Speed Reads

Poll Watch

Trump is still mostly popular in 'Trump counties,' but his tweeting isn't

President Trump's approval rating lingers at historic lows, from 36 percent approval to 41 percent favorable, but things are looking better for the president in "Trump counties," or 439 key counties in 16 states identified by NBC News/Wall Street Journal pollsters where Trump outperformed 2012 GOP candidate Mitt Romney or flipped the county from former President Barack Obama. In these counties, Trump's approval rating sits at 50 percent, with 46 percent disapproval, as The Wall Street Journal's Gerald Seib explains, pointing out some interesting nuances. (Obama's approval rating in these counties: 50 percent positive, 38 percent negative.)

On specific issues and attributes, Trump's policies are broadly more popular than his personal qualities, the poll found. Trump's most popular policy, bargaining with Carrier and GM to keep jobs in the U.S., had the support of 75 percent of respondents, with 14 percent disapproving. These voters also mostly liked his threats against North Korea (68 percent approve/22 percent oppose), attack on Syria over its chemical weapons use (66/22), and travel ban against six majority-Muslim nations (53/38). The numbers are more mixed on the appointment of Supreme Court Justice Neil Gorsuch (38/22) and firing FBI Director James Comey (33 approve/42 disapprove), and mostly negative on pulling out of the Paris climate accord (32/48) and calling critical media coverage "fake news" (38/49).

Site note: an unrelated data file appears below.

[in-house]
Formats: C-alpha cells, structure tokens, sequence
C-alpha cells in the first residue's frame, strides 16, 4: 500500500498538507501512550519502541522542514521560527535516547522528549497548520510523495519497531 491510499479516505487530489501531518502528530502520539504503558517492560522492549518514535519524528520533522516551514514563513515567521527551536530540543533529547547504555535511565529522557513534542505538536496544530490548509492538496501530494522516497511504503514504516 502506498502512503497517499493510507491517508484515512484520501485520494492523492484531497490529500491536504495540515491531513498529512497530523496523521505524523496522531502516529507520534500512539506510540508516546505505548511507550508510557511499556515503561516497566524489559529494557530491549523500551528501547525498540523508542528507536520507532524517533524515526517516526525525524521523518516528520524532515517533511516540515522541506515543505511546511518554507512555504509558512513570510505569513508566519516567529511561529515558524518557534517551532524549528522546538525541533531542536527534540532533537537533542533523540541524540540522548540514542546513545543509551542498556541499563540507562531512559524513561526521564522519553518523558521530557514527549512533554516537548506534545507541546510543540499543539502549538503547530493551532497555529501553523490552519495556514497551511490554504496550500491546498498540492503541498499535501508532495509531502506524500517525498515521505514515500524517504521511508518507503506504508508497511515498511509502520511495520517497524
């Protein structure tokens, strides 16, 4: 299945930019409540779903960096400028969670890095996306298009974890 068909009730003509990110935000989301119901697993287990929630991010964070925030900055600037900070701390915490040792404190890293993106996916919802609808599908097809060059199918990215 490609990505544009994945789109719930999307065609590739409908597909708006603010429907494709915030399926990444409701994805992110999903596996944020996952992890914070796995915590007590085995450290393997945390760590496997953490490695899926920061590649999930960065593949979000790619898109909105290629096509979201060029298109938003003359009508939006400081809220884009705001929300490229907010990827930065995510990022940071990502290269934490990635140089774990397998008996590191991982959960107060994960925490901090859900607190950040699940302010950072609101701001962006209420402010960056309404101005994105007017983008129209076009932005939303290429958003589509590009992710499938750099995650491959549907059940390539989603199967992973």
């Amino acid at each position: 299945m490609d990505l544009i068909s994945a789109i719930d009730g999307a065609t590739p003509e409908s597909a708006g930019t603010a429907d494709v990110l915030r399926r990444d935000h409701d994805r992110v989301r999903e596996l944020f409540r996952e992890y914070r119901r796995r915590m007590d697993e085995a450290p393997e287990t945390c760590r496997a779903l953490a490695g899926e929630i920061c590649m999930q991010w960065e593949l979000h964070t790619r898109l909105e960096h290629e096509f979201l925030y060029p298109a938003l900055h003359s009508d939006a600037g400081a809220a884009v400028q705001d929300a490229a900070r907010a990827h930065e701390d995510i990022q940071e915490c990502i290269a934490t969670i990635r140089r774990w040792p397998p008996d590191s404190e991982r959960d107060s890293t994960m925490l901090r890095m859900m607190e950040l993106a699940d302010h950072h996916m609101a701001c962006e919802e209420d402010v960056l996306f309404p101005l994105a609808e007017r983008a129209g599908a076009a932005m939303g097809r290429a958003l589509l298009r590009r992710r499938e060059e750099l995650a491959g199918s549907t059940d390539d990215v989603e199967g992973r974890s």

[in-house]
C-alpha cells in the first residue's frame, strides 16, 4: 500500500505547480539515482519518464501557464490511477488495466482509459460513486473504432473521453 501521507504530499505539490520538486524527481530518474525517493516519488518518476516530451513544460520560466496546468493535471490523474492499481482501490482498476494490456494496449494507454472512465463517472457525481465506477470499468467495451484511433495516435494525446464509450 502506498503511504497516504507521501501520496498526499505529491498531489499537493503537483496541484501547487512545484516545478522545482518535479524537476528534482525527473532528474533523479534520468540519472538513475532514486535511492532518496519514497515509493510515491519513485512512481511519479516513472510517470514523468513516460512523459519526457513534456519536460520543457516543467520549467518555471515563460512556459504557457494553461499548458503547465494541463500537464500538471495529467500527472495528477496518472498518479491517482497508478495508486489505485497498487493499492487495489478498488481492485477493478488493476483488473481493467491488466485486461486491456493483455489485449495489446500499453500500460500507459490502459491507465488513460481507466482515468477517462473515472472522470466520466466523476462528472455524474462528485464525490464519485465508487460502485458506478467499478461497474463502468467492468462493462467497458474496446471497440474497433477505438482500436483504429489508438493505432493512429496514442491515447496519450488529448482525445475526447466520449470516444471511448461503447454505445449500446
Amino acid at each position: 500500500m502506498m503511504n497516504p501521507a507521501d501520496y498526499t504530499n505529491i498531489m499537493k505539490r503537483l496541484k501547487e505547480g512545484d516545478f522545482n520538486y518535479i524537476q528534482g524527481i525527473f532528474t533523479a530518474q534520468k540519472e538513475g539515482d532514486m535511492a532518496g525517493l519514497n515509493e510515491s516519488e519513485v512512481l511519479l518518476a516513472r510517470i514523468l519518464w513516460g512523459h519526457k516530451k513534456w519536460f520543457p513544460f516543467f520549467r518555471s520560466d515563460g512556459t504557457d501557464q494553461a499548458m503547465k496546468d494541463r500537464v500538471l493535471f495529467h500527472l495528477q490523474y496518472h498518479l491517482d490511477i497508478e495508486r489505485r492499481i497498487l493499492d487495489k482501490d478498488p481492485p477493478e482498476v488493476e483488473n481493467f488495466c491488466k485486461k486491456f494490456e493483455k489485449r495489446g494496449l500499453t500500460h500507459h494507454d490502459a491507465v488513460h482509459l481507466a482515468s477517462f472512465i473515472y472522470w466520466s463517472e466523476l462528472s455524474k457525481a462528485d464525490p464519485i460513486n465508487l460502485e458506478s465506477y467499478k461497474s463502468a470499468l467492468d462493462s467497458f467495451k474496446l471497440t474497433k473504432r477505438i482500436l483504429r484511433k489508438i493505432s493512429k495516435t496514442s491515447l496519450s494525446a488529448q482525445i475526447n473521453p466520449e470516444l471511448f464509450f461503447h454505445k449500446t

Trump also got low marks on trying to repeal and replace ObamaCare (33 percent approve/54 percent disapprove), refusing to release his tax returns (25/53), and dealing with Russia and its interference in the U.S. election (20/51). His highest disapproval number was for his use of Twitter, however, with 62 percent opposed and 24 percent in favor. "Without a doubt, Donald Trump's personal style was part of his appeal in the 2016 campaign," said Democratic pollster Fred Yang, who conducted the poll with GOP pollster Bill McInturff. "But more and more it appears to be a distraction that is starting to hit a sour note with his base."

Still, 55 percent of "Trump county" respondents agreed that the U.S. political and economic system is stacked against them, higher than the 43 percent national number from a WSJ/NBC poll five months ago, and by a two-to-one margin they said Trump is bringing the right kind of change to Washington politics. A 43 percent plurality is unwilling to predict if Trump's presidency will be a success, but 27 percent said they think it will be and 30 percent said it won't. The poll was conducted July 8-12 among 600 adults, and it has a margin of error of ±4 percentage points.